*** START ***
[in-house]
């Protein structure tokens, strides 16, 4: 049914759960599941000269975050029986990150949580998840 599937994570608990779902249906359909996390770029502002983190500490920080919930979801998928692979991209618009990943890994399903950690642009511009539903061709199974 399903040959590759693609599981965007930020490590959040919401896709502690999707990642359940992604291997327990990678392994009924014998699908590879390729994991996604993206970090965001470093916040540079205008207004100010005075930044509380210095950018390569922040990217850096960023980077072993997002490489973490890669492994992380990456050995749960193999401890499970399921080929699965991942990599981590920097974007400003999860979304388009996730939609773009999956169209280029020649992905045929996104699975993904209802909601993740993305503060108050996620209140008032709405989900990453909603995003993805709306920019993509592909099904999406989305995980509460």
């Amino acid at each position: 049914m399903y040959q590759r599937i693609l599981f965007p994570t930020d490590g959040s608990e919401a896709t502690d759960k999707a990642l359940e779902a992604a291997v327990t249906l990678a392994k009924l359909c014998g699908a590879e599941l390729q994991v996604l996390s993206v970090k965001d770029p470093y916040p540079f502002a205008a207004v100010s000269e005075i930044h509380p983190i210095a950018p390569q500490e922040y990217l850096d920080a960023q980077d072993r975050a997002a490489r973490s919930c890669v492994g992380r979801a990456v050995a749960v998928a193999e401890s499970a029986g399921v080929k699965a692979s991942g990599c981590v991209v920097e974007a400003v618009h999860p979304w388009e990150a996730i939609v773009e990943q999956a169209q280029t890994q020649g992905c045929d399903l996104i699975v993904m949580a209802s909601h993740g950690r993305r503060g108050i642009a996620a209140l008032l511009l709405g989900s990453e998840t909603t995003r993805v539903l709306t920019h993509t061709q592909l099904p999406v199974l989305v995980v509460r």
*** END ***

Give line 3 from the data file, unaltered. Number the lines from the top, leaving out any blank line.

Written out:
């Amino acid at each position: 049914m399903y040959q590759r599937i693609l599981f965007p994570t930020d490590g959040s608990e919401a896709t502690d759960k999707a990642l359940e779902a992604a291997v327990t249906l990678a392994k009924l359909c014998g699908a590879e599941l390729q994991v996604l996390s993206v970090k965001d770029p470093y916040p540079f502002a205008a207004v100010s000269e005075i930044h509380p983190i210095a950018p390569q500490e922040y990217l850096d920080a960023q980077d072993r975050a997002a490489r973490s919930c890669v492994g992380r979801a990456v050995a749960v998928a193999e401890s499970a029986g399921v080929k699965a692979s991942g990599c981590v991209v920097e974007a400003v618009h999860p979304w388009e990150a996730i939609v773009e990943q999956a169209q280029t890994q020649g992905c045929d399903l996104i699975v993904m949580a209802s909601h993740g950690r993305r503060g108050i642009a996620a209140l008032l511009l709405g989900s990453e998840t909603t995003r993805v539903l709306t920019h993509t061709q592909l099904p999406v199974l989305v995980v509460r």